Linked by Thom Holwerda on Fri 15th Dec 2006 20:35 UTC, submitted by anonymous
Privacy, Security, Encryption "All too often people talk about the disadvantages of the Windows operating system: it has too many security flaws, it is not properly patched, it is not security orientedů Until the much talked about Vista system finally reaches our computers, there will still be plenty of time to protest. However, with the new malware dynamic, the idea that malware is restricted to specific operating systems is becoming anachronistic. It no longer matters whether the victim is a home-user or a company employee. It is now irrelevant whether the system administrator is just someone who lives round the corner or a highly qualified IT manager."
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Other than shell scripts...not possible
by ValiantSoul on Sat 16th Dec 2006 16:21 UTC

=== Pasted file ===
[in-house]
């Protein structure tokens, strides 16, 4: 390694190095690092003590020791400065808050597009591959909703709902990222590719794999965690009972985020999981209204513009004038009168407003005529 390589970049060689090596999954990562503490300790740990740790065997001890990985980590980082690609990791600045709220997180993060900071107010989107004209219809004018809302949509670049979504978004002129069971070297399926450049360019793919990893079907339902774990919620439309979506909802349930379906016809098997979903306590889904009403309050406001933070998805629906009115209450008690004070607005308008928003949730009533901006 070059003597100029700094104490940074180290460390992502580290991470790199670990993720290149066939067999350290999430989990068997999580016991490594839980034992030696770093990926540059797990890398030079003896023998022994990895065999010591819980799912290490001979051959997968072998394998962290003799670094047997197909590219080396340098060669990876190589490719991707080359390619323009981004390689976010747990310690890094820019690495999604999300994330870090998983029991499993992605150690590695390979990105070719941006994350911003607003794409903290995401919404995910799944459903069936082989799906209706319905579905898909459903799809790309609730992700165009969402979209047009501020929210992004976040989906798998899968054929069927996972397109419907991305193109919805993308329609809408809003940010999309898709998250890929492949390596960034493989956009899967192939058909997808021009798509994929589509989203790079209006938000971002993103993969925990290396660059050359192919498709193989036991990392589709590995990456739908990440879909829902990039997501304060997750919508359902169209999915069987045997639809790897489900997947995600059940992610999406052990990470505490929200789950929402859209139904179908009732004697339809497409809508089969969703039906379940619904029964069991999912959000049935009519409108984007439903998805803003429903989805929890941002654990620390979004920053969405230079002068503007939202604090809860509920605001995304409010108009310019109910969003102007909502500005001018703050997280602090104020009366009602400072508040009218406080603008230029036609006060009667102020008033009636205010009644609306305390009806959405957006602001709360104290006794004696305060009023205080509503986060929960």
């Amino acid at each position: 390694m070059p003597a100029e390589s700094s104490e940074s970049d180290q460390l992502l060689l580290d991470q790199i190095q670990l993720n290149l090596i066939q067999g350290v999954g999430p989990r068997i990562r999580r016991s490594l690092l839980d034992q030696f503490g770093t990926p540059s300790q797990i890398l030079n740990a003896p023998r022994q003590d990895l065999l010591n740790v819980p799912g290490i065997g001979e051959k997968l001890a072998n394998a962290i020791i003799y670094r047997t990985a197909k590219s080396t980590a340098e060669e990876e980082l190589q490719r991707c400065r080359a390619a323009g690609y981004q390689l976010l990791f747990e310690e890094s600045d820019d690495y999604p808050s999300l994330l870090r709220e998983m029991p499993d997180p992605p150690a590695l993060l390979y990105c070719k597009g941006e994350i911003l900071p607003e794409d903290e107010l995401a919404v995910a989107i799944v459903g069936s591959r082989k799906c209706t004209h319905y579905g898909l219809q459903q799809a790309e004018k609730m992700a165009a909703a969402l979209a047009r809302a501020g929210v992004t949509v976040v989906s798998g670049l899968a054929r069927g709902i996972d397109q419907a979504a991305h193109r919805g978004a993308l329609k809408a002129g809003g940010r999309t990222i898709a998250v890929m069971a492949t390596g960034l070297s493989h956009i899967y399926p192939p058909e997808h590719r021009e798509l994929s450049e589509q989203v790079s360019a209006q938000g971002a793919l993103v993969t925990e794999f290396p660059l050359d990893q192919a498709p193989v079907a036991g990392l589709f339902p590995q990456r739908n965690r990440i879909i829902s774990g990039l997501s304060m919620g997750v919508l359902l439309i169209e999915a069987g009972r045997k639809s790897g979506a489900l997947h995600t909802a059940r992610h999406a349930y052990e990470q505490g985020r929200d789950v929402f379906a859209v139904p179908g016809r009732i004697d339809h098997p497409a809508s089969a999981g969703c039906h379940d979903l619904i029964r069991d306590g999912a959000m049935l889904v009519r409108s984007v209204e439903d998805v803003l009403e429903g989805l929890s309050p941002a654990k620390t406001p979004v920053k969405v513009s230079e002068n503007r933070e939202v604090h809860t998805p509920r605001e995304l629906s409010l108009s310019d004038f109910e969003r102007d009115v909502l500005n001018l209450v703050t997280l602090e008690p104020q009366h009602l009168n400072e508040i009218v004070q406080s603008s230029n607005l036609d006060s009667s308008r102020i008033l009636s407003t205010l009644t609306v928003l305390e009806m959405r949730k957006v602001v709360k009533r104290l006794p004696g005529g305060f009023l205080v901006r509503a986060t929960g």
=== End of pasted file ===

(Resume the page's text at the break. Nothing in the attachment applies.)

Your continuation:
ValiantSoul
Member since:
2005-07-20

Until someone comes up with a way similar to Apple's fat binaries (universal binaries) and manage to make it work for Windows, Linux, BSD, Solaris, Windows, etc (and on the different hardware platforms - x86, PPC, SPARC, etc) (which is also not possible because different systems go by the magic number at the beginning of the file), the closest thing to a non-OS-dependent malware would have to be a shell script (which then discludes Windows users). And shell scripts don't execute themselves, and no user using those systems would be stupid enough to enter the root password for it (though it could take out their home directory instead of ask for a password).

Reply Score: 1

skymt Member since:
2006-12-05

Or, maybe, programs written in interpreted programming languages? It's easy enough to make a Python program perform a task on any machine with the interpreter. Some PC manufacturers bundle the Python interpreter with new Windows PCs (HP, for instance), so even that is becoming less of an issue for malware writers.

Reply Parent Score: 1